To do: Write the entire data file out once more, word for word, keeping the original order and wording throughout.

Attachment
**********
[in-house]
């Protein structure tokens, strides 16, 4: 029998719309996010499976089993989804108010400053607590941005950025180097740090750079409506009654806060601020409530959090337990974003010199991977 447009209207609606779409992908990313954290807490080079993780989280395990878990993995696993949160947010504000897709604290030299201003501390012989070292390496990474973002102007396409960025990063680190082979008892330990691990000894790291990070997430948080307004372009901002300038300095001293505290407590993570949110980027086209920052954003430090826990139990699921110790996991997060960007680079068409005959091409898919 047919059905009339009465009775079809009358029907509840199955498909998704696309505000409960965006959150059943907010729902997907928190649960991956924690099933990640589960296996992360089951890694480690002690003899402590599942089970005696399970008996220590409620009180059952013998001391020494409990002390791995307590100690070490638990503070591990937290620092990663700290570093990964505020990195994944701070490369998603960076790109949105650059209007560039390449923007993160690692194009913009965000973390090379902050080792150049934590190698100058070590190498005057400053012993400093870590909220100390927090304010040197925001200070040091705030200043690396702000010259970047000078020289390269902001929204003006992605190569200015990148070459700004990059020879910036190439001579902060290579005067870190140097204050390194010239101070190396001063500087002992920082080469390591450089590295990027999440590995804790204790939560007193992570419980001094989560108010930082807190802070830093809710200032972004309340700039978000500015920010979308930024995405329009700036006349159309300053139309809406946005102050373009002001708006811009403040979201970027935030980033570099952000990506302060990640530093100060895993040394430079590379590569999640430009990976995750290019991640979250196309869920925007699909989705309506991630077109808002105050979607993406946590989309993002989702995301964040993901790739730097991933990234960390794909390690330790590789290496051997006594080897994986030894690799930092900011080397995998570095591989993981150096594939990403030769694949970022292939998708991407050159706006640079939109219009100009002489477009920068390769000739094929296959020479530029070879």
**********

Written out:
[in-house]
């Protein structure tokens, strides 16, 4: 029998719309996010499976089993989804108010400053607590941005950025180097740090750079409506009654806060601020409530959090337990974003010199991977 447009209207609606779409992908990313954290807490080079993780989280395990878990993995696993949160947010504000897709604290030299201003501390012989070292390496990474973002102007396409960025990063680190082979008892330990691990000894790291990070997430948080307004372009901002300038300095001293505290407590993570949110980027086209920052954003430090826990139990699921110790996991997060960007680079068409005959091409898919 047919059905009339009465009775079809009358029907509840199955498909998704696309505000409960965006959150059943907010729902997907928190649960991956924690099933990640589960296996992360089951890694480690002690003899402590599942089970005696399970008996220590409620009180059952013998001391020494409990002390791995307590100690070490638990503070591990937290620092990663700290570093990964505020990195994944701070490369998603960076790109949105650059209007560039390449923007993160690692194009913009965000973390090379902050080792150049934590190698100058070590190498005057400053012993400093870590909220100390927090304010040197925001200070040091705030200043690396702000010259970047000078020289390269902001929204003006992605190569200015990148070459700004990059020879910036190439001579902060290579005067870190140097204050390194010239101070190396001063500087002992920082080469390591450089590295990027999440590995804790204790939560007193992570419980001094989560108010930082807190802070830093809710200032972004309340700039978000500015920010979308930024995405329009700036006349159309300053139309809406946005102050373009002001708006811009403040979201970027935030980033570099952000990506302060990640530093100060895993040394430079590379590569999640430009990976995750290019991640979250196309869920925007699909989705309506991630077109808002105050979607993406946590989309993002989702995301964040993901790739730097991933990234960390794909390690330790590789290496051997006594080897994986030894690799930092900011080397995998570095591989993981150096594939990403030769694949970022292939998708991407050159706006640079939109219009100009002489477009920068390769000739094929296959020479530029070879």